Friday- March 25th, 2011
“I think all we did today was eat and sleep. And travel from Cape Town to Kenya.”
5:30am dawned early and Ariana and I enjoyed the private joke that waking up before the sun rises is no longer that absurd to us. We’d been doing it for weeks at Boot Camp. A cab ride and 1 delicious chocolate chip muffin later, a stopover in Johannesburg where there were gourmet chocolate truffles to be tasted and Hӓagen Dazs ice cream to be consumed (all with the notion that we’d soon be working it off), and we arrived in Nairobi to a man holding a sign for “Antony Holtman and Ariana,” (no last name). Needless to say he was looking for two men, and henceforth I am known as Antony.
Saturday- March 26th, 2011
Ten minutes out of the city center found us driving precariously on Kenyan roads (on a bus that might have tipped over at any given moment) and happening upon a green landscape sprawled for miles, dotted with clusters of small houses and convenience stores roofed with corrugated iron lining the roads all the way to Tanzania. People yelled across to each other in Kiswahili, a large portion of which I surprisingly can understand because much of the language is derived from Arabic. We drove all the way from Nairobi to Moshi, Tanzania, where we stayed at a quiet but beautiful hotel that operated in conjunction with our tour company. We met others who would be climbing the same route as us—an Australian girl name Zoë whose name quickly became Zoo (in Tanzania I was known as just “Herrmann”), and a couple from the Czech Republic.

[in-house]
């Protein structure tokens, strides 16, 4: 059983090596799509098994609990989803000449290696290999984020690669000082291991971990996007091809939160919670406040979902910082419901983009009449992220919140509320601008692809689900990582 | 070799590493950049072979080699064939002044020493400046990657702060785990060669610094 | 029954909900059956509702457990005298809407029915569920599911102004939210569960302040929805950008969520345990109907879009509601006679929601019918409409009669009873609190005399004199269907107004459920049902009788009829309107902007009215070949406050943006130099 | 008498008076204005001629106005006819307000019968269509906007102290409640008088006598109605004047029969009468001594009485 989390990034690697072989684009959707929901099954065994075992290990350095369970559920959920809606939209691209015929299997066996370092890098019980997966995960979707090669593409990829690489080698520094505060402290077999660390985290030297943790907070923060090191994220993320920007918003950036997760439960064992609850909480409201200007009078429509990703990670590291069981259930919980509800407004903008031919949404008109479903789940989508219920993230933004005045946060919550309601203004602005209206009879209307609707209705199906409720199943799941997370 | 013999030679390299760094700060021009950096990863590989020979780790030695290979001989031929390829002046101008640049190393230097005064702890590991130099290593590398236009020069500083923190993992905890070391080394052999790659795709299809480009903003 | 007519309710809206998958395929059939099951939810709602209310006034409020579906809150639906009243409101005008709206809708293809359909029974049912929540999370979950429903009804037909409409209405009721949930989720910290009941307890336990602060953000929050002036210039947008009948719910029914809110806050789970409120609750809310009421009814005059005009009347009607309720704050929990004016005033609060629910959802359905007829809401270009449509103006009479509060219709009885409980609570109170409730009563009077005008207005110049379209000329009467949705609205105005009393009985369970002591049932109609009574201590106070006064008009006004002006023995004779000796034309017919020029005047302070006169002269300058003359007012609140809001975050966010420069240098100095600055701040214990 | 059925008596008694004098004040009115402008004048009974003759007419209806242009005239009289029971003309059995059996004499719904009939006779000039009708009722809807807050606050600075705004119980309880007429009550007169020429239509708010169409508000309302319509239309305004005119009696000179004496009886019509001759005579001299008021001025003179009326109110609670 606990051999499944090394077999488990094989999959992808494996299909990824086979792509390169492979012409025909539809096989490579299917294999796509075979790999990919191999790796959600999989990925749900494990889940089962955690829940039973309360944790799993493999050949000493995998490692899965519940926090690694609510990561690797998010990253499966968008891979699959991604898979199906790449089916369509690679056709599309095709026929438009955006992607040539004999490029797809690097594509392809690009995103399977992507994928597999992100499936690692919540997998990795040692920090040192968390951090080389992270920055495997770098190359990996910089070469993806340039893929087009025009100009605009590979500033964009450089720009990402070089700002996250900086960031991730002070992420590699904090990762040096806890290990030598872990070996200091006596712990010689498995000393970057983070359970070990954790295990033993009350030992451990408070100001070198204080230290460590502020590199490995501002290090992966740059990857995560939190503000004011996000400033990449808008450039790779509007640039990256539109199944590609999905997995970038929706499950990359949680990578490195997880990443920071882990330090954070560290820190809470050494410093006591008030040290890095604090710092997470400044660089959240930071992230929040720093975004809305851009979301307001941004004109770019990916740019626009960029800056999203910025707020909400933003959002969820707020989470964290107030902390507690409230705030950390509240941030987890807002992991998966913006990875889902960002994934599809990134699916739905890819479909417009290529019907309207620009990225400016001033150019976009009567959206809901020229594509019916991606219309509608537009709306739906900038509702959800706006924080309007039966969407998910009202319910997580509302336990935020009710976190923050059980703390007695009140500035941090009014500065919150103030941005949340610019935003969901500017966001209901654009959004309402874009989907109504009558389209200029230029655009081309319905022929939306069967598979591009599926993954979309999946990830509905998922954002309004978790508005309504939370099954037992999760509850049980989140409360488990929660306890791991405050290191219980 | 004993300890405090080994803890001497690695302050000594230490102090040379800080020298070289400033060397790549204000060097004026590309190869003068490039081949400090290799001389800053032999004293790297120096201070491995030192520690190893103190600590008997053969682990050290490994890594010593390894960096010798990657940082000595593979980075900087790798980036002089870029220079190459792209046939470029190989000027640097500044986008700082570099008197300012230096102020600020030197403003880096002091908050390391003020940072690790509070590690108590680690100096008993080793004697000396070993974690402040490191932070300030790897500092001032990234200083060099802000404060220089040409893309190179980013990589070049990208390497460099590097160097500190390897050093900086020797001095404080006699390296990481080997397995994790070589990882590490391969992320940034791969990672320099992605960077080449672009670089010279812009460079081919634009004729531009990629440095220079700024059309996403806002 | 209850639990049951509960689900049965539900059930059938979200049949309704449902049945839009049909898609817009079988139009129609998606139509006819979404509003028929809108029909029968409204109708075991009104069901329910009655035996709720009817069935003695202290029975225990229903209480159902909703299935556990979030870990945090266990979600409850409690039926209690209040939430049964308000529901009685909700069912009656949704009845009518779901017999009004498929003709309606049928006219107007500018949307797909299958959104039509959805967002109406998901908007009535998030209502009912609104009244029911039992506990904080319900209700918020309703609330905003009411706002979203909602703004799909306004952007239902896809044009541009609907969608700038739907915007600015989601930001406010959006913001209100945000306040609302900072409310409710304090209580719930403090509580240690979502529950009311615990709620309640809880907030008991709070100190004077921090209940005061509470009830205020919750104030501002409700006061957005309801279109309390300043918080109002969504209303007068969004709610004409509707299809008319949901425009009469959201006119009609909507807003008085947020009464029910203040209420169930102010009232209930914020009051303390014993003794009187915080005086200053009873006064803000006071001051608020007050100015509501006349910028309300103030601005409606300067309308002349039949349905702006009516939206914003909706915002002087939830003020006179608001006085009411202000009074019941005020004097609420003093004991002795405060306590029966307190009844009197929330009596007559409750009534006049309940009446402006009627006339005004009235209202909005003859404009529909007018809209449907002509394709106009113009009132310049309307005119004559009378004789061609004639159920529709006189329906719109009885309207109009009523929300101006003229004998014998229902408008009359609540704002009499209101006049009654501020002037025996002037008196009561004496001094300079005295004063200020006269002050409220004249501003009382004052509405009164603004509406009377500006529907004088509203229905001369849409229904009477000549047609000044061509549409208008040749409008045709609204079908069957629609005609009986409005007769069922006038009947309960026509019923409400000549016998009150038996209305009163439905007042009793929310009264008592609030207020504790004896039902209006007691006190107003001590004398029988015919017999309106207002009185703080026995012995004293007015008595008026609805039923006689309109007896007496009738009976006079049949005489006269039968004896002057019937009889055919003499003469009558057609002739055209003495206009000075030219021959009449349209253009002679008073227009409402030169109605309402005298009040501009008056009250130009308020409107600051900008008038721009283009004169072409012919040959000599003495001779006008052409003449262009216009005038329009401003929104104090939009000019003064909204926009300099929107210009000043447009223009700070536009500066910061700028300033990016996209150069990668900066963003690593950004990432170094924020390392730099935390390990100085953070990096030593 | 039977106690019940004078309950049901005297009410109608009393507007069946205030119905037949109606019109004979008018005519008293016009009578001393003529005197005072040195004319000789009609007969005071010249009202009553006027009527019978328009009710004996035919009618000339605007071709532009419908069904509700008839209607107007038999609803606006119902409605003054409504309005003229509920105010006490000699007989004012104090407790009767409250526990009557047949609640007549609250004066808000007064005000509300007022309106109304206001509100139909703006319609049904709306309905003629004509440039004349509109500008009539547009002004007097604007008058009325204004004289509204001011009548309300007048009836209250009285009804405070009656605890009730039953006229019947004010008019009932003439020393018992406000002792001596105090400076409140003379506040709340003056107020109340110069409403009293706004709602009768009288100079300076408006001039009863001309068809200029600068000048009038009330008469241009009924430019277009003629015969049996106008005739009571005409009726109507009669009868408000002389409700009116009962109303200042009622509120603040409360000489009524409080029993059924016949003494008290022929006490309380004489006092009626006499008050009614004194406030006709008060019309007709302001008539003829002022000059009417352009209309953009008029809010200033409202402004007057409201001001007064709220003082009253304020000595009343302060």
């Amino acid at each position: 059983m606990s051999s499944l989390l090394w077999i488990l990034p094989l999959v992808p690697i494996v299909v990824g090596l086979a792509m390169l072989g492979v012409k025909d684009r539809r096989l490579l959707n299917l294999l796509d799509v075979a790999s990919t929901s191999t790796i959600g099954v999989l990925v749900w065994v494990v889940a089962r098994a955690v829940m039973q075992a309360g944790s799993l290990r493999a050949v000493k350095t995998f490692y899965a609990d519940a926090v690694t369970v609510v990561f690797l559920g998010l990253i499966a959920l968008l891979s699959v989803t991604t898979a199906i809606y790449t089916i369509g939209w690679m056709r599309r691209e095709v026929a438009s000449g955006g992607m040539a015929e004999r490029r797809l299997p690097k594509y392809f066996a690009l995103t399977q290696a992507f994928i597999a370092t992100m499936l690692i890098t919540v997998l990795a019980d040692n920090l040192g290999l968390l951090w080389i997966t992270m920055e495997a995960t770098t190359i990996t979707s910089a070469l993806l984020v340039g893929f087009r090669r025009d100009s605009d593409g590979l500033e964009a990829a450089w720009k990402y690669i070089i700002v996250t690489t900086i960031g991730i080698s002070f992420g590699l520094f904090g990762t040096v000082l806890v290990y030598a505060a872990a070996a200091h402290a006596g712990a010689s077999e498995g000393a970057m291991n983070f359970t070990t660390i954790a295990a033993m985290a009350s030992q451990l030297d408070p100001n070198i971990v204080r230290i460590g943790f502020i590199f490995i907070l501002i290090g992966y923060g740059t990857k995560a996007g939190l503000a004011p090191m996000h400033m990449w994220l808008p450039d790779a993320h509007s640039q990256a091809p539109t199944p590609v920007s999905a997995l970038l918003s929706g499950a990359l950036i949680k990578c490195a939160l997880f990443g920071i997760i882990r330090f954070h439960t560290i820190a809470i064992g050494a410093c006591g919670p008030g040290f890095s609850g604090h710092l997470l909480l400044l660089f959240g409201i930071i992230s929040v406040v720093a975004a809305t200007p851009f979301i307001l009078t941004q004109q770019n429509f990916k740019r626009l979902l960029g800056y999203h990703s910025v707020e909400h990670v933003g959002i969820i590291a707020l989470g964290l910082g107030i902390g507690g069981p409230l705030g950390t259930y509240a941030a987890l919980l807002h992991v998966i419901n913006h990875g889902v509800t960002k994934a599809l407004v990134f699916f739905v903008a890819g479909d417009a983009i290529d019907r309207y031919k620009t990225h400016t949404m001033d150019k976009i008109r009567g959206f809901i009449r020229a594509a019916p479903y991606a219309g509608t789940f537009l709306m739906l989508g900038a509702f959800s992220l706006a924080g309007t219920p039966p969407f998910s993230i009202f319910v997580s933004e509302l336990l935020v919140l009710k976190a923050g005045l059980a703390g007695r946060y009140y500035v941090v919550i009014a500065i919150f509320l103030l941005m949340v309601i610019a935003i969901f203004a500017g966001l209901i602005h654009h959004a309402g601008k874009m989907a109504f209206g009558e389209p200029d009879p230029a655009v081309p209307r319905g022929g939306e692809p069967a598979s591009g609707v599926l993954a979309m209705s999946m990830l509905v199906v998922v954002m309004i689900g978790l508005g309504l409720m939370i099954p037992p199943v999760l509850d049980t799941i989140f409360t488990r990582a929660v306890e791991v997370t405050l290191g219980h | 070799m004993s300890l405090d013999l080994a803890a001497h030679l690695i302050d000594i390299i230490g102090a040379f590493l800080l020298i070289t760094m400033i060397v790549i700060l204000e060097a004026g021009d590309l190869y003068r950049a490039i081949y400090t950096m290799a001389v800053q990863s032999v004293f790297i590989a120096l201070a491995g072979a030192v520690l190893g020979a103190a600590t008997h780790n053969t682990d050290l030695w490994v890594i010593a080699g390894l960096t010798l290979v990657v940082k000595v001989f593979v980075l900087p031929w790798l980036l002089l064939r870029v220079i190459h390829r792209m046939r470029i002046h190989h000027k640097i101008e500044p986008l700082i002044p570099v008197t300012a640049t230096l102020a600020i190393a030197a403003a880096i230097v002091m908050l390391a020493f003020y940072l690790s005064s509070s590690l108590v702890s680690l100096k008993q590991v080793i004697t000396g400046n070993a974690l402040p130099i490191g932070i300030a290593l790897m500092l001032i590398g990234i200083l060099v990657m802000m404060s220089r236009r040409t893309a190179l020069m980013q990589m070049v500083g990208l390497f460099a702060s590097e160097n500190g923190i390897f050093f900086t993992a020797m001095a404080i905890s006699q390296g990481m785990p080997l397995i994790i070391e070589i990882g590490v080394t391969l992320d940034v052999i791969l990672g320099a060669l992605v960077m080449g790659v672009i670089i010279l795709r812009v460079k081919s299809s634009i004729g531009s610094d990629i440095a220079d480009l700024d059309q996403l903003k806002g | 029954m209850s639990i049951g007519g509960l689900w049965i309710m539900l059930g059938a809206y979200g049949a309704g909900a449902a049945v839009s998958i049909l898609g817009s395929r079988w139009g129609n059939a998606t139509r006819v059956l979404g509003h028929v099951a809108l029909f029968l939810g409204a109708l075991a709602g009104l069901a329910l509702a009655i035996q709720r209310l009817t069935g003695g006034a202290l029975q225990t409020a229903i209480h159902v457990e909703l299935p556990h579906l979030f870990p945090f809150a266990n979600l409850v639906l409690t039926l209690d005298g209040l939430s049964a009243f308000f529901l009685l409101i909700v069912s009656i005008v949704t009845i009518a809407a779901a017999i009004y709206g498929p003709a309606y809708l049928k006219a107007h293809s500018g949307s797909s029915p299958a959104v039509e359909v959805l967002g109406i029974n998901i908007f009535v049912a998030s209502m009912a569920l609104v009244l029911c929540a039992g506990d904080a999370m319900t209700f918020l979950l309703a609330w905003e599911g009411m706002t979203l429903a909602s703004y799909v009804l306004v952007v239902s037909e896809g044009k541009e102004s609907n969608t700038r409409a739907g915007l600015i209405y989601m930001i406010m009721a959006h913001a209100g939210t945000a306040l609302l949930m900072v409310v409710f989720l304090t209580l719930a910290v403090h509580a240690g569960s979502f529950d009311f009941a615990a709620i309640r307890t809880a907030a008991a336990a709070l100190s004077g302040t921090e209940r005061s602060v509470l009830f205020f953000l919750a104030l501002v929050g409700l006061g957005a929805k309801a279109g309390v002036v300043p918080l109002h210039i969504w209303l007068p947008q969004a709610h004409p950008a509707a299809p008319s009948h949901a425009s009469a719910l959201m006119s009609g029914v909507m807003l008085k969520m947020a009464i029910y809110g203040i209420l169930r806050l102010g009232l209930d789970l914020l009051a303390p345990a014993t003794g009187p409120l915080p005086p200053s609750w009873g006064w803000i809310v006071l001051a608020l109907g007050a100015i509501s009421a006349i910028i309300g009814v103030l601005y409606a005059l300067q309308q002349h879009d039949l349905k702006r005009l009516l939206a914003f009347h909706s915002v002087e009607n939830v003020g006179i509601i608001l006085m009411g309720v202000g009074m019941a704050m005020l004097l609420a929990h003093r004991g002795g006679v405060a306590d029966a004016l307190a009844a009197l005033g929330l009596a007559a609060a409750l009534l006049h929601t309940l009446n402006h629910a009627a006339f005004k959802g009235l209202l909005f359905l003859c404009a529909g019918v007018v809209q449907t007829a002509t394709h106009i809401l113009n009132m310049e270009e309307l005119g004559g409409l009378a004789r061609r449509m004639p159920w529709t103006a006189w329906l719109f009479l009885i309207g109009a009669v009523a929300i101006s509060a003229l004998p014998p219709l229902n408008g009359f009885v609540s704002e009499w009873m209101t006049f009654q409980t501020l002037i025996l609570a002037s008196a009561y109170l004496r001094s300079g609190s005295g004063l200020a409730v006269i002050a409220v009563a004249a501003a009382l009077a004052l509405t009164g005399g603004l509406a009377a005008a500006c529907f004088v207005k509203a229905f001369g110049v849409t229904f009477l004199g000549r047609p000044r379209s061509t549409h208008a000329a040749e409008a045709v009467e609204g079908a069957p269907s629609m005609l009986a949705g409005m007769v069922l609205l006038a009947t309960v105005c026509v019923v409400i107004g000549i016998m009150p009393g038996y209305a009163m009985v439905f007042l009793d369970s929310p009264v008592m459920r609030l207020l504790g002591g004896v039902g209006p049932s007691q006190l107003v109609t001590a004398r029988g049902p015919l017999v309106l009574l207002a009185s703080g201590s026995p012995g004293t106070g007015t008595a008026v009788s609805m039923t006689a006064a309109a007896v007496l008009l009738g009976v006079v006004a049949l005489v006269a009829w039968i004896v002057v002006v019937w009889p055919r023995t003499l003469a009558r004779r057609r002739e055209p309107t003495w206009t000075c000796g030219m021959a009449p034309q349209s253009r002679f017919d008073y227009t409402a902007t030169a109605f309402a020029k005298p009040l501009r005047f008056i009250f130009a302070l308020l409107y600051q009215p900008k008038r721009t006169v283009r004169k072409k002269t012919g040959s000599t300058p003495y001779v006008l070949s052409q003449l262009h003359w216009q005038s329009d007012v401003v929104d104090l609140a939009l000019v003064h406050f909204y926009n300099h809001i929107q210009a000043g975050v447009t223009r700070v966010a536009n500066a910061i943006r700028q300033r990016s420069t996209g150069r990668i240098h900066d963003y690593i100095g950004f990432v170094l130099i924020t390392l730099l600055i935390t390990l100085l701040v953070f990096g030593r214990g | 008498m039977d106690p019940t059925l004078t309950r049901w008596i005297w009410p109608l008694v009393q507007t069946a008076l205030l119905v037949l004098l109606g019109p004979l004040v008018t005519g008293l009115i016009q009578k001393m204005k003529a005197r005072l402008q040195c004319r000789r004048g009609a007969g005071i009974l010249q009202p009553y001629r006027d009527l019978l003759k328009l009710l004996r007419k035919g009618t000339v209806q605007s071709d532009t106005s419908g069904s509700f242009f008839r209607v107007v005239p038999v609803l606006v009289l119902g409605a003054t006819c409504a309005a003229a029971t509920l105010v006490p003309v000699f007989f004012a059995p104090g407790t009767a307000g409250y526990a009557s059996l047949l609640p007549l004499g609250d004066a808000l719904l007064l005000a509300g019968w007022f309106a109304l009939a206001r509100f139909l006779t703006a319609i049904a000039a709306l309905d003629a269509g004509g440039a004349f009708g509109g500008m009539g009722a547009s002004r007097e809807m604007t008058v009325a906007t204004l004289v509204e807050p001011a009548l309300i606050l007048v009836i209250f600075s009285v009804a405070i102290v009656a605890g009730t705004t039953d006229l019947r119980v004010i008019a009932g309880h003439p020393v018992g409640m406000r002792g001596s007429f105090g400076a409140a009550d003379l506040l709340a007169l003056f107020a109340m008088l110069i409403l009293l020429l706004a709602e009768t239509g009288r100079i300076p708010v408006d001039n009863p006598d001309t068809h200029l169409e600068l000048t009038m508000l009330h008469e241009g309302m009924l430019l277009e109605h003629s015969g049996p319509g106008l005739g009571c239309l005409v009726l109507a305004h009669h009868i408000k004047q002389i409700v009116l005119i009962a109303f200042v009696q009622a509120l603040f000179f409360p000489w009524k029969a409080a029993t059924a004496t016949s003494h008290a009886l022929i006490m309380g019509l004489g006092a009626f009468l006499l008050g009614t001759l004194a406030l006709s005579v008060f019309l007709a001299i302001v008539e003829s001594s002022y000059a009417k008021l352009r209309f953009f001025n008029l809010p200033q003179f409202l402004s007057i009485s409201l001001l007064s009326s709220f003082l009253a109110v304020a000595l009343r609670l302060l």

We were briefed on the journey, discovered it would be a private climb for me and Ariana, and were informed we would be unable to shower for the next 6 days. After our briefing we rented equipment because surprisingly I really didn’t bring my ski pants to South Africa. It would’ve been cool if we could look exceptionally bad-ass climbing Kilimanjaro but really, these clothes are much more our style (bright purple and blue pants that I’m pretty sure you can see from the bottom of the mountain). We also got gigantic sleeping bags suitable for -25 degrees Celsius weather, neon ski poles, rain jackets, and mismatched gloves. All I wanted to do was organize that storage room. Afterwards we ate dinner at the hotel’s all-you-can-eat buffet. Sidenote: telling a bunch of med students that you’re allergic to a fruit while simultaneously eating it is amusing.
Sunday- March 27th, 2011: 8 km/3 hours/1,840m — 2,720m to Mandara Hut
Apologies in advance to anyone who does not find the account of the next several days amusing. Keep in mind that we were severely exhausted, semi-delirious, and low on oxygen for most of it.
We were picked up from the hotel early by our guide Shabaz and his team of porters and assistant guides, transported to the Marangu Gate of Kilimanjaro National Park in Moshi, and started our hike through the rainforest to Mandara Camp around mid-morning with Godlistens (because when he speaks, God listens). Among those starting out on the same route was a group of really old and tiny Japanese men and women who began each morning with a series of group exercises and stretches. My favorite is the butt-swivel, which entails putting your hands on your knees, bending your legs ever so slightly, and rotating your butt. I can honestly say I adore these people.
Highlight of the day: Having a Tanzanian guide from another company flirt with you, your attempt to run away gracefully, and subsequently falling face-first on the floor.